Mr. Warner: You liked that one, eh? The member broke my train of thought.

The Acting Speaker: If the member would stick to the principle of the bill, he wouldn’t have trouble with members breaking his train of thought.

Mr. Warner: I will. Mr. Speaker, as you were listening so intently to the anecdote that my colleague from Nickel Belt brought to your attention about the man who was paid -- I wouldn’t so loosely use the word “earned” -- $100,000 in a year and didn’t pay a penny of tax, but had trouble keeping up his support payments, I will recall a little anecdote too. It is about someone who is near and dear to the hearts of some Tories sitting over there, a guy by the name of Carter. It is not the infamous one from Hamilton, but another infamous one from Sudbury. He wanted a raise in his pension. He asked for a pension of $130,000 a year which is not a bad pension, you must admit.

At the same meeting when he got the shareholders to approve a pension of $130,000 a year, he was asked by one of the workers what he or the company intended to do for the widowers of the miners who had died in his mine. He responded that they would then have a moment’s silence. That is what he could do for the widows.

They had the moment’s silence. Then the worker suggested, and he moved a motion, that they increase the pension for the widows by the huge sum of $25 a month. The man who received the $130,000-a-year pension, Mr. Carter, ruled the worker’s motion out of order.

You want to talk about inequity in the system. That is what it is all about. That leech at the top gets off with $130,000-a-year pension, and the widow of the guy who died in the mine cannot get an extra penny and cannot get a decent pension. That is inequity.

That is what my colleague the member for Nickel Belt talks about. The inequity is built into the government’s system, including the tax system. The poor struggle at the bottom, with no hope of getting up to the top, and the rich get richer.

Hon. Mr. Maeck: What have pensions to do with this bill?

Mr. Warner: Of course, the member does not like hearing it --

Hon. Mr. Maeck: Sure, I like to hear it Mr. Warner: -- just as the opted-out minister does not like to hear about people who are suffering in this province because of the extra billing by doctors.

Hon. Miss Stephenson: Show me who is suffering.

Mr. Warner: I will bring the Minister of Education a whole list of them; they are constituents of mine.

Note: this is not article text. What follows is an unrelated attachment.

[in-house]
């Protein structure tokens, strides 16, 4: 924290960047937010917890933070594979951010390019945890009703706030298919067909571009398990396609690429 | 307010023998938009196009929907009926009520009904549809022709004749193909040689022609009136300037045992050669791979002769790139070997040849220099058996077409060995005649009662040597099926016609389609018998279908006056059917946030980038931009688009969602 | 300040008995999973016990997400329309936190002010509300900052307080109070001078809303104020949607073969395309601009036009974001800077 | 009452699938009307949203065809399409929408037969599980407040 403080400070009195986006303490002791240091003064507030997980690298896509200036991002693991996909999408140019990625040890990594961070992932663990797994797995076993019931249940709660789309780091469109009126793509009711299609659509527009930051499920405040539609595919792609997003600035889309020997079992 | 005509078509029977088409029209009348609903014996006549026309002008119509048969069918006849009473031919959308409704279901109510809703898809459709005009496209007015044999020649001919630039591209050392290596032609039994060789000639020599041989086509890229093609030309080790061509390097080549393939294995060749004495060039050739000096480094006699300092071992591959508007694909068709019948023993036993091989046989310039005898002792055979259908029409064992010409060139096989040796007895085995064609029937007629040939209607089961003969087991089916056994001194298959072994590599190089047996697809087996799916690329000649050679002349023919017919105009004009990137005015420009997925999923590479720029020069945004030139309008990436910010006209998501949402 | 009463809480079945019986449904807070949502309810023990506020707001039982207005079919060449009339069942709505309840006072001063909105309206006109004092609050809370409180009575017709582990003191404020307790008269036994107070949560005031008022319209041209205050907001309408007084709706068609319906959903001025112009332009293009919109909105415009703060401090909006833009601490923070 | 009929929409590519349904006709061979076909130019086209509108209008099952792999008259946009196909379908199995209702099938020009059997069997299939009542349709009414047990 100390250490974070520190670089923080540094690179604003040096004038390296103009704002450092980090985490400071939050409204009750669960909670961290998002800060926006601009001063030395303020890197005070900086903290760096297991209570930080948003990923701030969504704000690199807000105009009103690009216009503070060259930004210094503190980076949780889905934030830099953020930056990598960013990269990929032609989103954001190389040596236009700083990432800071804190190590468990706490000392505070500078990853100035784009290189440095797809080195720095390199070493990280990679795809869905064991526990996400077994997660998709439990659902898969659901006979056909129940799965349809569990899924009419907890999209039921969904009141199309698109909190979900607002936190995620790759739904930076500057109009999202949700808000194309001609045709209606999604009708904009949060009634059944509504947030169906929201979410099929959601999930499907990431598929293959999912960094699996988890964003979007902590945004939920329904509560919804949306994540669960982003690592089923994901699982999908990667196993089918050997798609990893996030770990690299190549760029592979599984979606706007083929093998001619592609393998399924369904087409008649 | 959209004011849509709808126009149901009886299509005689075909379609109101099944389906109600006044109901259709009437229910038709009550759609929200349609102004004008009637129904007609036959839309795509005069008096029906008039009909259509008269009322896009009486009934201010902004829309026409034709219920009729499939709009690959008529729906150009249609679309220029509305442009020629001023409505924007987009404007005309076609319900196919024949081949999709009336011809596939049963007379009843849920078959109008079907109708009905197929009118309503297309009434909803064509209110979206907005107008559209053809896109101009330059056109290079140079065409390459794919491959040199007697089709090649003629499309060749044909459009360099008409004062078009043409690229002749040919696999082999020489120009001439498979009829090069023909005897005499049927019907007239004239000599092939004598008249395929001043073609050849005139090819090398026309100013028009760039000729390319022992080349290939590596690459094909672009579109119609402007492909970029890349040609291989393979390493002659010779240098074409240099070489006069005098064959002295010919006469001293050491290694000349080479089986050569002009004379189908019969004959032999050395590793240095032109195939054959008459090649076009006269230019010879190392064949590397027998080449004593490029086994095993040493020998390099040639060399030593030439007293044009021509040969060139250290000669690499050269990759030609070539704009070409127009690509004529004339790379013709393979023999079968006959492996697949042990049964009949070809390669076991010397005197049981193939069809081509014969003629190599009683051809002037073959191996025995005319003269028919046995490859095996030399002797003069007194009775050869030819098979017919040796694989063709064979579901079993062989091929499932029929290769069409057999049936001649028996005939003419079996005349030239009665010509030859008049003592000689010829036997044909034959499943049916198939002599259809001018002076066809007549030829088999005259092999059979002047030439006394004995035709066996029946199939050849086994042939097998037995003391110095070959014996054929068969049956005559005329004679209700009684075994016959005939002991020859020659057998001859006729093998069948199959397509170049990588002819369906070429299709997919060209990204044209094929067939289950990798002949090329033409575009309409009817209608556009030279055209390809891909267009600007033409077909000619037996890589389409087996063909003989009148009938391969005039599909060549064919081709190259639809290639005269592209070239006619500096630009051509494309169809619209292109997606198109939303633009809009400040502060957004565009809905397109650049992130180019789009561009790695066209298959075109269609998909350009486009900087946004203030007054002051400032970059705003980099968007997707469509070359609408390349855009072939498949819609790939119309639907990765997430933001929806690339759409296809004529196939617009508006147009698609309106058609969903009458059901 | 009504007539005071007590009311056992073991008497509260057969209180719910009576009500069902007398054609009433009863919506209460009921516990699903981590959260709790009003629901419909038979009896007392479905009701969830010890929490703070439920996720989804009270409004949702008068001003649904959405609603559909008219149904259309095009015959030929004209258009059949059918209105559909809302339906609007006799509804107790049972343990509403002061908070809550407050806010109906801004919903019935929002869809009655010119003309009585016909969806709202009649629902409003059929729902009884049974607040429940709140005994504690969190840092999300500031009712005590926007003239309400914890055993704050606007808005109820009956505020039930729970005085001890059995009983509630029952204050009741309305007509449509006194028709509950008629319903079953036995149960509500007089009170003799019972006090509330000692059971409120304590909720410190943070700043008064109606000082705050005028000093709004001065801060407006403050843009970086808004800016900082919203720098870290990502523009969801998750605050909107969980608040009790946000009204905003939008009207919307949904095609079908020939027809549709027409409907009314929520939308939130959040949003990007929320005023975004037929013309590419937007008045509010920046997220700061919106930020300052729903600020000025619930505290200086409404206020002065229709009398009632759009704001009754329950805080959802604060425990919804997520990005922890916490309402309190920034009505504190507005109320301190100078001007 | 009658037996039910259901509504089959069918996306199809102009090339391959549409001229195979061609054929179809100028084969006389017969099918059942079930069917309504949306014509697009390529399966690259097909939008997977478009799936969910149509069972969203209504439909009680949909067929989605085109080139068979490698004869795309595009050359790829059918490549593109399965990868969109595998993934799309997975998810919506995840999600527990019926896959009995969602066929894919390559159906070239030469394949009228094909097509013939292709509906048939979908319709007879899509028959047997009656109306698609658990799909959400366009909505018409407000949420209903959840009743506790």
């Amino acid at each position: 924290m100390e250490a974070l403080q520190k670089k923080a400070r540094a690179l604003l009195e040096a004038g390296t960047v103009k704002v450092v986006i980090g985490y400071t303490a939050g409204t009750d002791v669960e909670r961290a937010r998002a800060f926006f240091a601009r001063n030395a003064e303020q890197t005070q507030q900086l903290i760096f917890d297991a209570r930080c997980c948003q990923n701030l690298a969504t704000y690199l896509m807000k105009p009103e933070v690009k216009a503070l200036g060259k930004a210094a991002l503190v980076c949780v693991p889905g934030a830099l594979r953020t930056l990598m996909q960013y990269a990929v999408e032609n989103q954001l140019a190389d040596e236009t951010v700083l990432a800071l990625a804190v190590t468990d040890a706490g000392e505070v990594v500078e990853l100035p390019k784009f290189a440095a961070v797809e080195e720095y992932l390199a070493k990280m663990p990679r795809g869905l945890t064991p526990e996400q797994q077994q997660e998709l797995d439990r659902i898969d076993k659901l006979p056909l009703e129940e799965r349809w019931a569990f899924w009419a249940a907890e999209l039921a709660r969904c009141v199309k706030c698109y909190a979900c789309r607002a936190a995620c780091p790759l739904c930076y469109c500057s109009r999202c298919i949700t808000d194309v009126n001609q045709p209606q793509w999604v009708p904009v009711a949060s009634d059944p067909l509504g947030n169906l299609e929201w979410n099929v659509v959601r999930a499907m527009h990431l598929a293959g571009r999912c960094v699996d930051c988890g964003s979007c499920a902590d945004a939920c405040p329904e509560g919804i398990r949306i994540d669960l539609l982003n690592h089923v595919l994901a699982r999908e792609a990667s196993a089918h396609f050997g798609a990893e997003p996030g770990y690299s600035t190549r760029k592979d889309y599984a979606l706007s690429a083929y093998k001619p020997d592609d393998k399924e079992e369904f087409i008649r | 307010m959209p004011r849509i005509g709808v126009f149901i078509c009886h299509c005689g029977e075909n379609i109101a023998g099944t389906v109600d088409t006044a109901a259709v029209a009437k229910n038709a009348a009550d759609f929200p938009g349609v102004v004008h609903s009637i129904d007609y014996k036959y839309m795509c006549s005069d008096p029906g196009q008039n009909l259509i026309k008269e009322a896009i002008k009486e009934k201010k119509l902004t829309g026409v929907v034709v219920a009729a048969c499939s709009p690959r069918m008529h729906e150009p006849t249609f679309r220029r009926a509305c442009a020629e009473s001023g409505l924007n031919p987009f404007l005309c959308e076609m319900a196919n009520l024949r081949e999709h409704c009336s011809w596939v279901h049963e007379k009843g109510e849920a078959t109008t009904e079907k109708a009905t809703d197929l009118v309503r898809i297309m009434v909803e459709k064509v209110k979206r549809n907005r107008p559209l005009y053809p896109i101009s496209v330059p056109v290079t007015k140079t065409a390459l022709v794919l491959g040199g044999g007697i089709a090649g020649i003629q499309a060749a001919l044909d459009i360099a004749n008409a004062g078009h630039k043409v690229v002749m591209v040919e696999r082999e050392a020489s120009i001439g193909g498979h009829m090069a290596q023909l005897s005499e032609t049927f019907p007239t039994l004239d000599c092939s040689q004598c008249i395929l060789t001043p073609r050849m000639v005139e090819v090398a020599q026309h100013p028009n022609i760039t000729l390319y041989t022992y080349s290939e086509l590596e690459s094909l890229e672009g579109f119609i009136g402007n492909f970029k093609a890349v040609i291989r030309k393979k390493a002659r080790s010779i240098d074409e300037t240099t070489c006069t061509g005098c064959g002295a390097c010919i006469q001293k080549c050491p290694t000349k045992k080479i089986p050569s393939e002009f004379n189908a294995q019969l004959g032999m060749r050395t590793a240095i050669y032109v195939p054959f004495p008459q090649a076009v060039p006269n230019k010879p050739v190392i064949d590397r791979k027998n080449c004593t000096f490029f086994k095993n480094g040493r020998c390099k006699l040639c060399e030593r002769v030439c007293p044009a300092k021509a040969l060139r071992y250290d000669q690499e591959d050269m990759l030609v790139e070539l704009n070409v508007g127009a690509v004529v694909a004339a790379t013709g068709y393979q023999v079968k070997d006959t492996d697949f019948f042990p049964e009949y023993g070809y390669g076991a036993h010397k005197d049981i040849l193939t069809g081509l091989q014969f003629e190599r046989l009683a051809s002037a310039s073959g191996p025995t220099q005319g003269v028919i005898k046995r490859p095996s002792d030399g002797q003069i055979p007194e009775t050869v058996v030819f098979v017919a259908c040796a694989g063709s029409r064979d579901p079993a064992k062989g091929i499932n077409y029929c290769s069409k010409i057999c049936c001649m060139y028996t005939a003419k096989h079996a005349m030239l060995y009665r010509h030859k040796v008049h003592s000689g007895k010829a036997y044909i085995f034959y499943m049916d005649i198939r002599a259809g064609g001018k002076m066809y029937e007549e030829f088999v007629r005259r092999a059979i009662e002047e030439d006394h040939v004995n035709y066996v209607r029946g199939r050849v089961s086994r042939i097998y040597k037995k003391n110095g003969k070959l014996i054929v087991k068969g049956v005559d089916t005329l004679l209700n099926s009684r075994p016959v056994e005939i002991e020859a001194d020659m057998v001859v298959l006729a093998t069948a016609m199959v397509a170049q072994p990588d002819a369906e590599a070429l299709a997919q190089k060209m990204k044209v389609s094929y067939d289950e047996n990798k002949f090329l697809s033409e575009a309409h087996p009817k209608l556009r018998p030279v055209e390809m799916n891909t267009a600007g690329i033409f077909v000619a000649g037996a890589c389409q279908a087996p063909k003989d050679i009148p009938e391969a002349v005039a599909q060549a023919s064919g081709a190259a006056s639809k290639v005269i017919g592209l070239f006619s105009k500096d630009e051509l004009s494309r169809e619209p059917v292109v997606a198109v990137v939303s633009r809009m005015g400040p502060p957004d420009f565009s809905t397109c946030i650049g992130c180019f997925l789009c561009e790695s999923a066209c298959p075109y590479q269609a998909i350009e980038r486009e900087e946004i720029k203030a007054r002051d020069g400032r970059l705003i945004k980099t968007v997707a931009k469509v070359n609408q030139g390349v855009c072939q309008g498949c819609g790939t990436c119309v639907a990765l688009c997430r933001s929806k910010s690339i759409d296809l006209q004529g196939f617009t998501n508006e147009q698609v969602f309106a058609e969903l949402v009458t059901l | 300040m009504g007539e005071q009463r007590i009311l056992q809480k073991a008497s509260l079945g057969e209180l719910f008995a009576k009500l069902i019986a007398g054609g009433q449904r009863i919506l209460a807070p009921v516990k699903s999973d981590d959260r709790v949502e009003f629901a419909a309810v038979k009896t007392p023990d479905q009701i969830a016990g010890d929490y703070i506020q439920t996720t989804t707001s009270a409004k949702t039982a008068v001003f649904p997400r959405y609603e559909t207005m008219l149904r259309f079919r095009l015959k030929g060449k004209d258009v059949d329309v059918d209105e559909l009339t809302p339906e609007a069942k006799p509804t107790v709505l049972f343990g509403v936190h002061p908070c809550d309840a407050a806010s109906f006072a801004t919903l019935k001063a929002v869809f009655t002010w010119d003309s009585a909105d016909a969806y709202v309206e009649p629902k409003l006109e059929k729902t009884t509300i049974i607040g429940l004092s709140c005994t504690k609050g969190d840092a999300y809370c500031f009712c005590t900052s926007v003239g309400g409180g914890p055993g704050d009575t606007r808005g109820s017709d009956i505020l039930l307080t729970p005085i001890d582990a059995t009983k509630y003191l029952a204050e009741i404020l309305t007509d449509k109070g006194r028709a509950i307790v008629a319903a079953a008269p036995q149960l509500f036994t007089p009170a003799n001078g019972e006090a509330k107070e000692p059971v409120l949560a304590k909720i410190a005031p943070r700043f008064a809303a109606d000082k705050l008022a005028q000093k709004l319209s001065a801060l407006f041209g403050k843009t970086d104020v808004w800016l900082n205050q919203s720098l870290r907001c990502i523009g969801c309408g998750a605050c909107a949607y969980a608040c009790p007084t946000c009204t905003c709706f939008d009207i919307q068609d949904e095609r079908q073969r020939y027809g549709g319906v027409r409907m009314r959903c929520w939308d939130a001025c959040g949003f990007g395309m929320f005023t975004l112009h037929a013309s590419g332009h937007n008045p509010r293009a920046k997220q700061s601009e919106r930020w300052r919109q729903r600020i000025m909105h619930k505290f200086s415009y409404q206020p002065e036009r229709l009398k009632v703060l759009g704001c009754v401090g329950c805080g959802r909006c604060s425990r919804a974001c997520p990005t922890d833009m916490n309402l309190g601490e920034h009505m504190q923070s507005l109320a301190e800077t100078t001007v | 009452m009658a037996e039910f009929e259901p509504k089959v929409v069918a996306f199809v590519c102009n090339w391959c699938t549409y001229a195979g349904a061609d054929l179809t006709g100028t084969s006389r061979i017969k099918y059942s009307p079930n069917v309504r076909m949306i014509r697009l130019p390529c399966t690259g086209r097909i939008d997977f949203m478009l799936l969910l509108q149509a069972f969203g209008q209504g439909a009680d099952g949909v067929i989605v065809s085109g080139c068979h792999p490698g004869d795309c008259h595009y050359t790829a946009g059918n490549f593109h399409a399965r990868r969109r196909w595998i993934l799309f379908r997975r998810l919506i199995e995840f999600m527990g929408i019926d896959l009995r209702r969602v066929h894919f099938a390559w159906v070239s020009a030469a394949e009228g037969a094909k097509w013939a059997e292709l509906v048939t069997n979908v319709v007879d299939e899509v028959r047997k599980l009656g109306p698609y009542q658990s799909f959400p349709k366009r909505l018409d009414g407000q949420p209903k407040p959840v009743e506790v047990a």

Hon. Miss Stephenson: By all means do that, and I will be happy to take them to the Ontario Medical Association.

Mr. Warner: They are constituents of mine, including pensioners and senior citizens who do not go to the doctor any more because of the extra billing. They cannot afford it. The government has no intention of ending that, and it could.

The irony of it all is that this government could be bringing in a bill that would reduce the level of personal tax in this province and supply greater services at the same time. There is a missing link in here, and the government knows it as well as I do, if it would just admit it. That is the tax base.

The tax base for Ontario is its resources. There is one thing we have and that is natural resources. The government has chosen to allow those resources to be exploited by foreigners. They have allowed the control of the resource industry to go outside of our borders instead of having it belong to the people of Ontario. What is the result of that? Poor services; a lack of social services; not sufficient programs --

5:50 p.m.

Hon. Mr. Maeck: Mr. Speaker, we are debating a bill on income tax here, not one on resources.

Mr. Deputy Speaker: I am sure the honourable member’s comments are coming around to the bill.

Mr. Warner: They certainly are. As I pointed out to the last Speaker who, unhappily, was in the chair, I may be voting against this bill. In that case I think I deserve the opportunity to put forward an argument in setting out reasons for voting against this bill.